Customized Belief

Go into a coffee shop, and you’ll find that you can customize every nuanced ounce of what is in your cup:

Tall, non-fat latte with caramel drizzle.

Triple, venti, half-sweet, caramel macchiato.

Non-fat frappuccino with extra whipped cream and chocolate sauce.

There is a special java-variation for each customer as individualized drinks are blended to suit each buyer’s needs and wants. It doesn’t end with coffee; one can easily customize most anything today. Thousands of services and products await your personal touch and individualized statement. You can have things your way. We mix and match options, colors and various customizations for our vehicles, a far cry from Henry Ford’s comment about the Model T: “People can have it in any color they want, so long as it’s black.” Variation is not a bad thing at all, but if you look carefully, you’ll find that this personalization can creep into other areas of life as well, most specifically, in the realm of morality.

You might hear something like this…

“You have ‘your truth,’ and I have ‘my truth.’ What works for you doesn’t work for me, but that’s okay as long as you don’t try to impose your beliefs upon me or attempt to sway me in my beliefs. It really doesn’t matter what you believe as long as you believe something. And if you believe something, it becomes truth for you. After all, truth isn’t fixed, but it changes with the culture, with time, and as information increases. People can pick and choose what they believe from any and all ideological, moral or religious belief systems, and no one has the right to tell anyone differently as long as it does not contradict what the culture of the time has accepted as truth.”

In this type of arrangement, universal standards need not apply. When I was a teacher, I used an answer key to grade tests. It would be placed alongside the student’s paper and compared. It didn’t really matter what someone preferred or wanted the answer to be; the only thing that mattered was if the given answer matched the standard.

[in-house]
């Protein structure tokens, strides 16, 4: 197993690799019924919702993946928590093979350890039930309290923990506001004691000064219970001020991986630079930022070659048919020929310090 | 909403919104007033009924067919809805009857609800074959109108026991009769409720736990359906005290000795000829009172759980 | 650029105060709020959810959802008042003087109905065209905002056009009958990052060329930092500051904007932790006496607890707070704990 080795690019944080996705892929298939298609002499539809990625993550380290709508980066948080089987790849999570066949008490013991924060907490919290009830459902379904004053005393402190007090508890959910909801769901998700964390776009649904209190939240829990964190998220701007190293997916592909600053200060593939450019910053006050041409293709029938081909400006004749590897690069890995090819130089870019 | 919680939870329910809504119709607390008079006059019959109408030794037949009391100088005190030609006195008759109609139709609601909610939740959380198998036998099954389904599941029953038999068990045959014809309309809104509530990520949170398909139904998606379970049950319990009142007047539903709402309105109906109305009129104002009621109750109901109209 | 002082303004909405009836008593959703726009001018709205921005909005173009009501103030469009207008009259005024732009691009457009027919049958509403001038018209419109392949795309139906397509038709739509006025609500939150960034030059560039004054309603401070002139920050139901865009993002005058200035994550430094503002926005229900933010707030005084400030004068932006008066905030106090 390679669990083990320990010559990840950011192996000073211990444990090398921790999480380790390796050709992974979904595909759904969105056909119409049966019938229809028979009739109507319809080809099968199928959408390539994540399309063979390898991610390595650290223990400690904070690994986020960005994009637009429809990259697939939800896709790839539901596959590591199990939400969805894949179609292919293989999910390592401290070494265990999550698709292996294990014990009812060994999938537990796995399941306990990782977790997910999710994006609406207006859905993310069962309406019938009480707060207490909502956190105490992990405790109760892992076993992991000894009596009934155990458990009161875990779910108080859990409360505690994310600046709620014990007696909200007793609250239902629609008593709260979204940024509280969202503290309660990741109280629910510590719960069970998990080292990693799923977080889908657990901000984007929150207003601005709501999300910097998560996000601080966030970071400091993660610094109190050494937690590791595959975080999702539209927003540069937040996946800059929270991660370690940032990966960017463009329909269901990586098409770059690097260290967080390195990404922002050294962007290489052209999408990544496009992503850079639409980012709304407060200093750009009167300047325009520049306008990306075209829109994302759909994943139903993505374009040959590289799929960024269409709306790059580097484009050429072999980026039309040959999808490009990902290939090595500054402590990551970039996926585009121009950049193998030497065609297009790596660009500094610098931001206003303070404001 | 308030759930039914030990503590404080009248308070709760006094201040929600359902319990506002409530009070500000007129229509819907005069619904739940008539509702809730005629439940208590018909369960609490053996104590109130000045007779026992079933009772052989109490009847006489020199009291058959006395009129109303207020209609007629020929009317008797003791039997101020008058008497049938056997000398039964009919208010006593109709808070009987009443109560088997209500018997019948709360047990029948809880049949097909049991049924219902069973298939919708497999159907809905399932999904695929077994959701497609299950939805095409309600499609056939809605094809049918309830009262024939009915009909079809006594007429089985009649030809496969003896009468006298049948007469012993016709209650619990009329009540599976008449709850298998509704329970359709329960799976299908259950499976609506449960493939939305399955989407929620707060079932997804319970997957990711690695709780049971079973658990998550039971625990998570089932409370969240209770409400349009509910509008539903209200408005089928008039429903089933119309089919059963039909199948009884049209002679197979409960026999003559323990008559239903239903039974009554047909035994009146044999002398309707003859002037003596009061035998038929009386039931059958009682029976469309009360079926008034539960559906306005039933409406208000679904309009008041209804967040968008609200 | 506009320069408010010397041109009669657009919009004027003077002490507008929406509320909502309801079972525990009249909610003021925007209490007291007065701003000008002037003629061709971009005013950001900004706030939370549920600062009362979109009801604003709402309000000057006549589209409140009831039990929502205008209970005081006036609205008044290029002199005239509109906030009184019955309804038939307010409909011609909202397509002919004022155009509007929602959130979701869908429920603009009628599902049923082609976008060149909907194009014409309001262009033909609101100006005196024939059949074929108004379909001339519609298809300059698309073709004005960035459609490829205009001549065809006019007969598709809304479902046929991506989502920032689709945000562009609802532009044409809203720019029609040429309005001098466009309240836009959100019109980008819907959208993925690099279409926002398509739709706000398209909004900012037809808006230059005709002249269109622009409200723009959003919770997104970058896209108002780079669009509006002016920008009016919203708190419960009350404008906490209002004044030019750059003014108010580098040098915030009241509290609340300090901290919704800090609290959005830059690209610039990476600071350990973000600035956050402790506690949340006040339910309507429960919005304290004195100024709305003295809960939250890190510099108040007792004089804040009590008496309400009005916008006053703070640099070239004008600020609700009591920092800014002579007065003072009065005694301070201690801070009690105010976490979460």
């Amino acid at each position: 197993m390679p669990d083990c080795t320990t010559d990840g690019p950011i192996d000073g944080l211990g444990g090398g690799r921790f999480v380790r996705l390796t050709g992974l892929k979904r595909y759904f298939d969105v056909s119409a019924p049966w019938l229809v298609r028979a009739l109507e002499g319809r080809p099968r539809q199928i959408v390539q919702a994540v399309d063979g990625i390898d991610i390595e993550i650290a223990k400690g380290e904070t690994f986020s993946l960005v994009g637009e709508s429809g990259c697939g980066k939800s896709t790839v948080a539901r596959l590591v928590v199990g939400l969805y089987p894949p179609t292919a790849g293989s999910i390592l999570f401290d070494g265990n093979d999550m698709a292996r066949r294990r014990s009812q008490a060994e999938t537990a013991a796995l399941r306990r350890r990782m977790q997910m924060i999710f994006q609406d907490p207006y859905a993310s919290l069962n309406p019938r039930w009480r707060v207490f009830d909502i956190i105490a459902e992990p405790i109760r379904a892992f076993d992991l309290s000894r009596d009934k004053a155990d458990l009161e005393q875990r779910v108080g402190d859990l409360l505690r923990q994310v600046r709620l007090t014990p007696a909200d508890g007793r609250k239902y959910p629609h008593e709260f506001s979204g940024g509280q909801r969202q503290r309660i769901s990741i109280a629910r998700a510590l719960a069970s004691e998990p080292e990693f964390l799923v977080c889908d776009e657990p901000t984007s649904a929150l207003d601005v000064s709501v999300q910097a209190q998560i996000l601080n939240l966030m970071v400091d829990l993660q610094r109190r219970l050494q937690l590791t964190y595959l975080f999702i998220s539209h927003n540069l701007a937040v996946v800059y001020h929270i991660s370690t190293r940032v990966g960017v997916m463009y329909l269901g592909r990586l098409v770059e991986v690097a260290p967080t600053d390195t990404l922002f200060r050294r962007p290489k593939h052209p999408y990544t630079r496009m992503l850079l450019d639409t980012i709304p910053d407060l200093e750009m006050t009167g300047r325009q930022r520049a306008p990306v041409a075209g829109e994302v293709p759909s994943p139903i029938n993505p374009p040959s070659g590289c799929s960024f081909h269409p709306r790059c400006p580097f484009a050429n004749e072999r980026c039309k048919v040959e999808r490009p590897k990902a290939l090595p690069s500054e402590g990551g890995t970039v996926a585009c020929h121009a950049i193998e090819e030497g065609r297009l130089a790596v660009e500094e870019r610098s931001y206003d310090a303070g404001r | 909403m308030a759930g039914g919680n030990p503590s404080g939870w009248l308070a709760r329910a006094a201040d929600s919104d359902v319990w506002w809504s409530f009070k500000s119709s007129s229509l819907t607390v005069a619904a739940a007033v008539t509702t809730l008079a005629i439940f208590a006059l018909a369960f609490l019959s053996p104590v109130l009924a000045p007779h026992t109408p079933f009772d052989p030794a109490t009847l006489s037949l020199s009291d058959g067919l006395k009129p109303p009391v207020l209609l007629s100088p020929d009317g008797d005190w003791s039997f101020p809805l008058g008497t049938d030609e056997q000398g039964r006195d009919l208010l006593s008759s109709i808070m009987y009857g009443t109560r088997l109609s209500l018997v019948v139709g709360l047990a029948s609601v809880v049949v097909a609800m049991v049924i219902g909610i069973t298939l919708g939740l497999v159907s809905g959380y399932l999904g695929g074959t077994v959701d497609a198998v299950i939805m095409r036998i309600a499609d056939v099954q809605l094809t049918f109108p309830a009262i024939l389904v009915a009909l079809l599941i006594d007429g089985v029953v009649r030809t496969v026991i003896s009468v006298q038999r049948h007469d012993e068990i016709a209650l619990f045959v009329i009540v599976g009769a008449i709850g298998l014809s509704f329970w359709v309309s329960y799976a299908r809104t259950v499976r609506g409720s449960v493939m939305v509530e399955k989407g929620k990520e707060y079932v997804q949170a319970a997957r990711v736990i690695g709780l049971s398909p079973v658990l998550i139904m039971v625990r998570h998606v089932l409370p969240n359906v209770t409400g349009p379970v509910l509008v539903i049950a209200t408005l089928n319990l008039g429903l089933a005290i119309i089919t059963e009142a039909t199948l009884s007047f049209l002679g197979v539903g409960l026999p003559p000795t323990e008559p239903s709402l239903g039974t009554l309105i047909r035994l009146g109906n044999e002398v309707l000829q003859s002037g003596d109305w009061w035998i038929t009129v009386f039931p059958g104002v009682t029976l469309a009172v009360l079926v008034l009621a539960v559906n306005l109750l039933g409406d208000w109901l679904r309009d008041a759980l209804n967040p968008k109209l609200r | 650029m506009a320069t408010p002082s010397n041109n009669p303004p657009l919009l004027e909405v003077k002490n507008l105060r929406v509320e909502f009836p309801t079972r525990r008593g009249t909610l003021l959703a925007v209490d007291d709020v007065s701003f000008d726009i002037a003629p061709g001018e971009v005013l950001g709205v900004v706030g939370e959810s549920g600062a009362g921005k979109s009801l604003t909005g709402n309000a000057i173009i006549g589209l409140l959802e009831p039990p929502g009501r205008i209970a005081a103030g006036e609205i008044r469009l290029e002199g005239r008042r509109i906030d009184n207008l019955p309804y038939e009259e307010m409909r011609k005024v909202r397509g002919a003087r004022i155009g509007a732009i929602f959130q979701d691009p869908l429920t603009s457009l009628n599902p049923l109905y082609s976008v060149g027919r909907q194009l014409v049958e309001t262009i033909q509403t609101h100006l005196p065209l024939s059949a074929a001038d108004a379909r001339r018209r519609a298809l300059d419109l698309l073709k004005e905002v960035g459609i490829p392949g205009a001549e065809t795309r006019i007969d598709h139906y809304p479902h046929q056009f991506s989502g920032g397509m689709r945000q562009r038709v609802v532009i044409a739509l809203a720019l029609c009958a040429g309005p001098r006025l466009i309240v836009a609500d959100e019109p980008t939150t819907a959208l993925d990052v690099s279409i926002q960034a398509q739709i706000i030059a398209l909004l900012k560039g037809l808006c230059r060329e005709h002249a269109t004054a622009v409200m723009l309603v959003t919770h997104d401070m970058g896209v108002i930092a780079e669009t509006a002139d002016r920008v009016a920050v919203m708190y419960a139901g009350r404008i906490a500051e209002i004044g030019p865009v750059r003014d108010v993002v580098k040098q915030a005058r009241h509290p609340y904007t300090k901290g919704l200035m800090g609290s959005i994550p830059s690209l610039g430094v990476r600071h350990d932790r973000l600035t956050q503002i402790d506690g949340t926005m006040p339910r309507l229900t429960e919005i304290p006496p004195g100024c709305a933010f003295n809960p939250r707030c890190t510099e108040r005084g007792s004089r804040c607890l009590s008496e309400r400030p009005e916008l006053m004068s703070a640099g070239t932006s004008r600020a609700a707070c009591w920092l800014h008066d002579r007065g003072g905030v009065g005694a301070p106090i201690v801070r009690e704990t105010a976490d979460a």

Unfortunately, often our moral choices are demoted to the same status of merely stating opinion. Issues of right and wrong are placed on the same level as deciding whether you want whipped cream or steamed milk in your coffee. Too often we choose morality based upon personal preference rather than upon a universal standard.    

In thinking about this, two verses come to mind…

“There is a way that seems right to a man, but its end is the way of death” (Proverbs 14:12).

“Jesus said to him, ‘I am the way, the truth, and the life. No one comes to the Father except through Me’” (John 14:6).

The God of all the universe has an objective standard. He didn’t say, “I am one of the possible ways, a truth among many others that are just as valid.”

Not only does God have a standard, he is the standard. In matters of truth, our preferences need not apply.

Pray that…

We would receive God’s words as truth and not add to his teachings. – Proverbs 30:5-6 Every word of God proves true; he is a shield to those who take refuge in him. Do not add to his words, lest he rebuke you and you be found a liar.

We would guard ourselves from being led astray by false teachings. – Colossians 2:8 See to it that no one takes you captive by philosophy and empty deceit, according to human tradition, according to the elemental spirits of the world, and not according to Christ.

We would find true freedom in the truth of God. – John 8:32 “And you will know the truth, and the truth will set you free.”

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